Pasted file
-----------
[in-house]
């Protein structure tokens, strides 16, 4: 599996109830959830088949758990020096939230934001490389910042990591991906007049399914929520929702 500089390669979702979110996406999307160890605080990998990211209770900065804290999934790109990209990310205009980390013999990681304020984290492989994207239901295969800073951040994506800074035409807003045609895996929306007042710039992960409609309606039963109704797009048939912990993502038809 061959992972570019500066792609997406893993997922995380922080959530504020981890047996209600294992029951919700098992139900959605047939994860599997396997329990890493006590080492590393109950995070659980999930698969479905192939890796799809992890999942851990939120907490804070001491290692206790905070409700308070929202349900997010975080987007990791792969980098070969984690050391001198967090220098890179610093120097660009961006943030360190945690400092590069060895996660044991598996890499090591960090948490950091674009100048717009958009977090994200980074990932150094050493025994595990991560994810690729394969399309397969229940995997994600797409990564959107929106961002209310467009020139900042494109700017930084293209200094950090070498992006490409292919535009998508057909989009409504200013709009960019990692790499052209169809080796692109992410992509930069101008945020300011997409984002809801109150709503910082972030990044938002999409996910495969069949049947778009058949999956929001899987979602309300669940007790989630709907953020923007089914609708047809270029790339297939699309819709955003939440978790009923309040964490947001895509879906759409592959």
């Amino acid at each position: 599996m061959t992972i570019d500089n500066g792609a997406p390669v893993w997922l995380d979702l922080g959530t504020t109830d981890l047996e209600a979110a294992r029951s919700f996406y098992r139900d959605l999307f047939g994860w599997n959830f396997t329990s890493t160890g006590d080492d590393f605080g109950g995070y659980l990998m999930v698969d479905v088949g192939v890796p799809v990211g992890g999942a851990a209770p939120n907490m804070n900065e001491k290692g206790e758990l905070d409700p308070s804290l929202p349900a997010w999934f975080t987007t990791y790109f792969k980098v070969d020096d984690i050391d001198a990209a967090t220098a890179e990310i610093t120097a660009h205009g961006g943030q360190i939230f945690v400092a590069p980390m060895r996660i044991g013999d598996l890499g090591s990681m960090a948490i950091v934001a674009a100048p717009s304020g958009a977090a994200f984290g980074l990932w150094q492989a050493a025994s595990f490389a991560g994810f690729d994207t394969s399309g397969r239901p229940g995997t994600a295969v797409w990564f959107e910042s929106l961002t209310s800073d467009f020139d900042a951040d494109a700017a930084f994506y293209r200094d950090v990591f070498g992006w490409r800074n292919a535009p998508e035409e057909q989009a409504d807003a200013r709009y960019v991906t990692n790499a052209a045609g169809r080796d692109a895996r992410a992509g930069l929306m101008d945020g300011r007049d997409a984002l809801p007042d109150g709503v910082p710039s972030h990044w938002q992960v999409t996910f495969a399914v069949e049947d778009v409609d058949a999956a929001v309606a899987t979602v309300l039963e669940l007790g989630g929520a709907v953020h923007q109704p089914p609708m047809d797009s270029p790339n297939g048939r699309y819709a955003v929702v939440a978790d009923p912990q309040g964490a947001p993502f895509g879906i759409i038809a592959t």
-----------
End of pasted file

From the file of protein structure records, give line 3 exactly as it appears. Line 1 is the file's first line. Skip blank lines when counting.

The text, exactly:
């Amino acid at each position: 599996m061959t992972i570019d500089n500066g792609a997406p390669v893993w997922l995380d979702l922080g959530t504020t109830d981890l047996e209600a979110a294992r029951s919700f996406y098992r139900d959605l999307f047939g994860w599997n959830f396997t329990s890493t160890g006590d080492d590393f605080g109950g995070y659980l990998m999930v698969d479905v088949g192939v890796p799809v990211g992890g999942a851990a209770p939120n907490m804070n900065e001491k290692g206790e758990l905070d409700p308070s804290l929202p349900a997010w999934f975080t987007t990791y790109f792969k980098v070969d020096d984690i050391d001198a990209a967090t220098a890179e990310i610093t120097a660009h205009g961006g943030q360190i939230f945690v400092a590069p980390m060895r996660i044991g013999d598996l890499g090591s990681m960090a948490i950091v934001a674009a100048p717009s304020g958009a977090a994200f984290g980074l990932w150094q492989a050493a025994s595990f490389a991560g994810f690729d994207t394969s399309g397969r239901p229940g995997t994600a295969v797409w990564f959107e910042s929106l961002t209310s800073d467009f020139d900042a951040d494109a700017a930084f994506y293209r200094d950090v990591f070498g992006w490409r800074n292919a535009p998508e035409e057909q989009a409504d807003a200013r709009y960019v991906t990692n790499a052209a045609g169809r080796d692109a895996r992410a992509g930069l929306m101008d945020g300011r007049d997409a984002l809801p007042d109150g709503v910082p710039s972030h990044w938002q992960v999409t996910f495969a399914v069949e049947d778009v409609d058949a999956a929001v309606a899987t979602v309300l039963e669940l007790g989630g929520a709907v953020h923007q109704p089914p609708m047809d797009s270029p790339n297939g048939r699309y819709a955003v929702v939440a978790d009923p912990q309040g964490a947001p993502f895509g879906i759409i038809a592959t």